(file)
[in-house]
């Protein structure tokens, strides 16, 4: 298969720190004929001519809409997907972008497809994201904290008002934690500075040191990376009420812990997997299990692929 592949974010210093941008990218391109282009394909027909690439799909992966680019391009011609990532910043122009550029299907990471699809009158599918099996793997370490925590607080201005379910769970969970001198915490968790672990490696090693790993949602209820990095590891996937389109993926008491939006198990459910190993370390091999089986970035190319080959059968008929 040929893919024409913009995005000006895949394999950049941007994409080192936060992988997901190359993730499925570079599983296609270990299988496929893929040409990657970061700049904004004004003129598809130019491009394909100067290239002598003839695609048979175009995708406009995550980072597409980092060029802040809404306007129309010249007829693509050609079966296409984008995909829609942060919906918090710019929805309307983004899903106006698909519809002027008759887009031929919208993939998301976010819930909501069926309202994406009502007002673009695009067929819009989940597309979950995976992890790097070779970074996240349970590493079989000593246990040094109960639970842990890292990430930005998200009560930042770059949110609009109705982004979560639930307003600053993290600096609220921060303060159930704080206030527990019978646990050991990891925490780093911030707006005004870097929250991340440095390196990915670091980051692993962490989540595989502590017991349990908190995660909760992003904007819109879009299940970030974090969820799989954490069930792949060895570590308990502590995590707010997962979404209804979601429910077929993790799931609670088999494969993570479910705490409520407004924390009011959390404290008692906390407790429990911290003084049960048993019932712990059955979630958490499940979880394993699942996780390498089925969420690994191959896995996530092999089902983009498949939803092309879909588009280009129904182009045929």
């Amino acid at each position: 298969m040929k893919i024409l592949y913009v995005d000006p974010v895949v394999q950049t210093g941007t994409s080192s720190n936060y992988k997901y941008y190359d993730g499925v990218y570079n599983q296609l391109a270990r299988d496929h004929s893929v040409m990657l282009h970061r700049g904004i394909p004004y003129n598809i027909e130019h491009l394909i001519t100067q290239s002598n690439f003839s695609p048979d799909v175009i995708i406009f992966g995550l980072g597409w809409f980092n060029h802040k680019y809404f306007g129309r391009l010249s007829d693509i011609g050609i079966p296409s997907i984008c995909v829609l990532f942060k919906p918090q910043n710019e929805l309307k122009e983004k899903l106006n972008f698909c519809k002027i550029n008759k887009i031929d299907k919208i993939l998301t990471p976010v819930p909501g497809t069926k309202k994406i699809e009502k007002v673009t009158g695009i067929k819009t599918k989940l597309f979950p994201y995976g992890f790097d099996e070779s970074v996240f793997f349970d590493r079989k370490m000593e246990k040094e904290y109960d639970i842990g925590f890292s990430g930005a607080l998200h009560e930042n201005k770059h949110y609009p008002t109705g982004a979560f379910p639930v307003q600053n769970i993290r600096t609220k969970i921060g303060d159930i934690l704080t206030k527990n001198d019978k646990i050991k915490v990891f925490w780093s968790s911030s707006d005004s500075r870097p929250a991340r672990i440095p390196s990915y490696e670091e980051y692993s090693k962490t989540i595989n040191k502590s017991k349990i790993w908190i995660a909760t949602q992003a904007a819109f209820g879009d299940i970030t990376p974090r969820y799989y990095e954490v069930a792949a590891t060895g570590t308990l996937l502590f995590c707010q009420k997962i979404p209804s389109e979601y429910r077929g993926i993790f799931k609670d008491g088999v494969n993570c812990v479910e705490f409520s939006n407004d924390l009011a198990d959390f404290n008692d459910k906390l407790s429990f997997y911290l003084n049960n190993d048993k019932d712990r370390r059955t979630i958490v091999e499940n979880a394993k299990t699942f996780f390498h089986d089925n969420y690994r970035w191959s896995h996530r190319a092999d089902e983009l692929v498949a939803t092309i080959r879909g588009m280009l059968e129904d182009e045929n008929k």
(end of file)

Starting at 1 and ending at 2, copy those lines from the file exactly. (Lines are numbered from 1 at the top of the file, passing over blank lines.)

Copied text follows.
[in-house]
């Protein structure tokens, strides 16, 4: 298969720190004929001519809409997907972008497809994201904290008002934690500075040191990376009420812990997997299990692929 592949974010210093941008990218391109282009394909027909690439799909992966680019391009011609990532910043122009550029299907990471699809009158599918099996793997370490925590607080201005379910769970969970001198915490968790672990490696090693790993949602209820990095590891996937389109993926008491939006198990459910190993370390091999089986970035190319080959059968008929 040929893919024409913009995005000006895949394999950049941007994409080192936060992988997901190359993730499925570079599983296609270990299988496929893929040409990657970061700049904004004004003129598809130019491009394909100067290239002598003839695609048979175009995708406009995550980072597409980092060029802040809404306007129309010249007829693509050609079966296409984008995909829609942060919906918090710019929805309307983004899903106006698909519809002027008759887009031929919208993939998301976010819930909501069926309202994406009502007002673009695009067929819009989940597309979950995976992890790097070779970074996240349970590493079989000593246990040094109960639970842990890292990430930005998200009560930042770059949110609009109705982004979560639930307003600053993290600096609220921060303060159930704080206030527990019978646990050991990891925490780093911030707006005004870097929250991340440095390196990915670091980051692993962490989540595989502590017991349990908190995660909760992003904007819109879009299940970030974090969820799989954490069930792949060895570590308990502590995590707010997962979404209804979601429910077929993790799931609670088999494969993570479910705490409520407004924390009011959390404290008692906390407790429990911290003084049960048993019932712990059955979630958490499940979880394993699942996780390498089925969420690994191959896995996530092999089902983009498949939803092309879909588009280009129904182009045929």